The Leaning Tower of Pisa, known for its characteristic tilt, is not only one of the most recognizable buildings the world, but also one of the most stunning examples of Romanesque architecture. Completed in 1372, the architect and constructers had no idea that the ground on one side of the foundation would be too soft to allow an adequate and firm foundation. Consequentially the characteristic leaning had already begun during the 200 years it took to complete construction. Luckily by the late 20th Century stabilization of the structure allowed it to stop its gradual tilting which would have been its ultimate destruction.
The top of the tower is currently 12 feet and 10 inches from where it should have been, giving the tower a 3.99 degree lean. Although this must have been a major frustration for the construction workers at the time, it is this very unique and interesting characteristic that has led the tower to gain its worldwide fame – making it one of the most popular and visited attractions in Italy.
Made out of marble and stone and consisting of 296 steps to the top of the tower, it was original built as part of a Roman Catholic complex – consisting of the tower, a Cathedral and a Baptistery. It was completed in three stages: work on the ground floor of the white marble campanile started in 1173. This floor is a blind arcade with engaged columns, adorned with classical Corinthian capitals or “heads.” The first sinking appeared after the second floor was under construction starting in 1178. This sinking was inevitable due to the unstable subsoil that is present. The result was a halt in construction for more than 100 years, with the Republic of Pisa almost constantly in battle with Genoa, Lucca and Florence. This halt in construction was however a blessing in disguise, for it allowed the soil adequate time to settle and become less unstable, which would otherwise have definitely topples the tower.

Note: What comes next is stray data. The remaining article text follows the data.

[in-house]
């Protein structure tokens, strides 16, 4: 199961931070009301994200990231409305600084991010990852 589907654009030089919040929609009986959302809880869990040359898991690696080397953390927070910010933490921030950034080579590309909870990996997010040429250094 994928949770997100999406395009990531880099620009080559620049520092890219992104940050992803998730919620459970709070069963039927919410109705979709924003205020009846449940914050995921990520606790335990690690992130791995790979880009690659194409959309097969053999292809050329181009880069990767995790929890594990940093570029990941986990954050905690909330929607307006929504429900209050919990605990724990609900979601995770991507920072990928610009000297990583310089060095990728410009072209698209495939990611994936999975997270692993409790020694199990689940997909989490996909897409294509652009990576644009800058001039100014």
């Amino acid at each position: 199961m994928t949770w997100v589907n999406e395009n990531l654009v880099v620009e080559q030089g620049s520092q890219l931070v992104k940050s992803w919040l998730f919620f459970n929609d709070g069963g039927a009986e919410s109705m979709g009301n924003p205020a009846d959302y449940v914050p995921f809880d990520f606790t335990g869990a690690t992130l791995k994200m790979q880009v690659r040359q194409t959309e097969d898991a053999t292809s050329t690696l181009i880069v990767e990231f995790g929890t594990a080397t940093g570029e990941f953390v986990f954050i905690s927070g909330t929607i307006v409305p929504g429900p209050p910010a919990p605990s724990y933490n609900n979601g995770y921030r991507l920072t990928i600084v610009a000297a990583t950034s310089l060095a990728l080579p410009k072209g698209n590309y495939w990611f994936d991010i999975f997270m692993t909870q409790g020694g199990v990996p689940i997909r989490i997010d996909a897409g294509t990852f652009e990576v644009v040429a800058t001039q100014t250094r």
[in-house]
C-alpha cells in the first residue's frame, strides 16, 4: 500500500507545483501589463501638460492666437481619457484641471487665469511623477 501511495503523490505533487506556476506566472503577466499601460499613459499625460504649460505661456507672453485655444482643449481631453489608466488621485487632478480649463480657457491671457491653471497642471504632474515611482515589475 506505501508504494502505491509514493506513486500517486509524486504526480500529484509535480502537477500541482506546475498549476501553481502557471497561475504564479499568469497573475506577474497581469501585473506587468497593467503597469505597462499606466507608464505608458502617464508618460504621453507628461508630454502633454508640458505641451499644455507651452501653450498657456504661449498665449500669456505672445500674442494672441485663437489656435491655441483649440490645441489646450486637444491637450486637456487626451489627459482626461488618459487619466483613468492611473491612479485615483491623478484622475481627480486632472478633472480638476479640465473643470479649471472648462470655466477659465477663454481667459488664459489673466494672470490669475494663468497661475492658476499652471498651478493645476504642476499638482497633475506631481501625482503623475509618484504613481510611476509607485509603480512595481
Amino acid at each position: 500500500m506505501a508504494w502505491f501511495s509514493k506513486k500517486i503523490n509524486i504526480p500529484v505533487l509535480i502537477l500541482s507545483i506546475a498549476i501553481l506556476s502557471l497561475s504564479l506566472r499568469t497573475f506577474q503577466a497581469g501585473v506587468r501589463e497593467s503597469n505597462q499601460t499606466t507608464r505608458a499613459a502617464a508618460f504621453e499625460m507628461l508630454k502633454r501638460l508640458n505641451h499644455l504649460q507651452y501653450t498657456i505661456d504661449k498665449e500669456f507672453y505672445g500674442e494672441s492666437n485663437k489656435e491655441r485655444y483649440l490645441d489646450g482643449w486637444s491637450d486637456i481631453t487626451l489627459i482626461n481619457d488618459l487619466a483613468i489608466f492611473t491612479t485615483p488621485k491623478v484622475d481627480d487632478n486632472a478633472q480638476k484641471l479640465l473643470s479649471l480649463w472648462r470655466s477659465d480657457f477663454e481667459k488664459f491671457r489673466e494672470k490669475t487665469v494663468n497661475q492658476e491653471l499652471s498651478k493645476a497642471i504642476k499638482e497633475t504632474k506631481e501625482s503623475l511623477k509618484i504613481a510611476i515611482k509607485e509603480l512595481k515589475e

Construction resumed in 1272 with the ingenuity of new engineering that tried to hoodwink the tilt. The upper floors constructed during this time were built with one side taller than the other to allow the appearance of a more balanced tower, yet in fact gave the tower a slight curve. Another conflict, this time when the Pisans were defeated by the Genoans, left construction once again in a hiatus. The seventh floor was subsequently completed in 1319, leaving the bell-chamber to be the last addition to be added in 1372 – thereby successfully mixing both the Gothic elements of the bell-chamber with the Romanesque influences of the tower.
The result is a stunning and impressive example of both human ingenuity and artistic expression – the ability of humankind to make an error, yet artistically and beautifully remastering it and changing it into a landmark of modern science. And of course, who would not want to visit the site of Galileo’s most famous experiment: the experiment that allowed him to postulate and prove the fixed relation of descent and mass – an experiment executed through the dropping two balls from atop the tower!